Repost by By Rob Kelly
Blogs and discussion boards both provide opportunities for interaction in online courses, but there are instances when one is more appropriate than the other, says Matt Crosslin, instructional designer
at the University of Texas at Arlington’s Center for Distance Education. Blogs are typically organized in reverse-chronological order and focus on the most recent input, whereas discussion boards focus on the
feedback to an initial prompt. Blog entries are typically longer than discussion board prompts and can include multimedia. These blog entries are excellent places to complement the content in the rest of the
course by providing current information on a topic culled from the Web. “When you’ve got five, six, or ten paragraphs of initial stuff to comment on versus one question, it does give the students a lot more to base their response on,” Crosslin says.
Often the prompt for commenting on blogs is simply a comment button. With discussion boards, since there is usually just a short introduction, the prompts tend to be more specific. “A discussion board can have a broader range of questions, more than just ‘what are your comments?’” Crosslin says.
Pros and cons of blogs
As with all tools, there are positive and negative aspects; according to Crosslin, blogs have the following pros:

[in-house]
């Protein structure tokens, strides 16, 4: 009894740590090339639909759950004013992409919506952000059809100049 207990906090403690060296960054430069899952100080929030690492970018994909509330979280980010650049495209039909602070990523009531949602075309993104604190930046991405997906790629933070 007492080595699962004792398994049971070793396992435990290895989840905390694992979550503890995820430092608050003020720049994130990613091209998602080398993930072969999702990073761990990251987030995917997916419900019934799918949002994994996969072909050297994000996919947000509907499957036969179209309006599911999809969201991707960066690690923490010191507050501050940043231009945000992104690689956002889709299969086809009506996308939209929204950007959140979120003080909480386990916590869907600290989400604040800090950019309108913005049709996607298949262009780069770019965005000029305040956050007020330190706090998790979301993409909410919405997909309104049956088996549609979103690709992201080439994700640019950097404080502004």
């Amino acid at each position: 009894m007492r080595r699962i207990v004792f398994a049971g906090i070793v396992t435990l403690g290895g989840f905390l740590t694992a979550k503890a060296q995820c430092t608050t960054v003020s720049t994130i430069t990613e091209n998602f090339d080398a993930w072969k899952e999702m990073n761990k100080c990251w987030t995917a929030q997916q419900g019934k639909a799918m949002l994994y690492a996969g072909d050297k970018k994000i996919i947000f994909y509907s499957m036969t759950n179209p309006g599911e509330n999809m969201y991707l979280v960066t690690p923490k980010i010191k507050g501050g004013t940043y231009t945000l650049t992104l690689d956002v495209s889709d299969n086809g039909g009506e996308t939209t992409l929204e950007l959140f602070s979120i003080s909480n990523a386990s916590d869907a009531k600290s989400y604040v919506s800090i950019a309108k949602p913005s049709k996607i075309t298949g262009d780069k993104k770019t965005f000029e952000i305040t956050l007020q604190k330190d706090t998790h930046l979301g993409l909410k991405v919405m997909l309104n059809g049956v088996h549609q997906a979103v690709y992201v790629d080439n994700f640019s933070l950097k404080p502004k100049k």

• Blogs generally have an interface that is intuitive to use.
• Blogs present content in reverse chronological order, which makes it easy to follow.
• Blogs enable instructors to add current content to their courses.
• Blog platforms have tools that enable live chat and the viewing of content by date or topic.
Crosslin cites the following cons:
• Most course management systems do not feature blogs, and so blogs are often hosted by external websites, which brings up the issue of support and ownership.
• One downside of keeping one’s course up to date is that there are fewer opportunities to proofread this content before posting it.
Advice for using blogs
Crosslin offers the following advice for those considering using blogs in their online courses:
• Use blogs for a specific pedagogical purpose.
• Don’t duplicate content from the main part of the course.
• Provide a rubric to help students know what is expected of them.
• If possible, host the blog within the course management system so you won’t have to depend on an external host.
Uses for discussion boards
Discussion boards will continue to have a place in the online classroom, Crosslin says. “Some instructors just want the questions up there and the student responses. That’s their focus.
I still think there’s a great use for discussion boards, especially for feedback forums, to ask questions. If you don’t have a news or announcement function, a discussion board
can be a great place to put news and announcements, and students can ask questions if they need clarification.”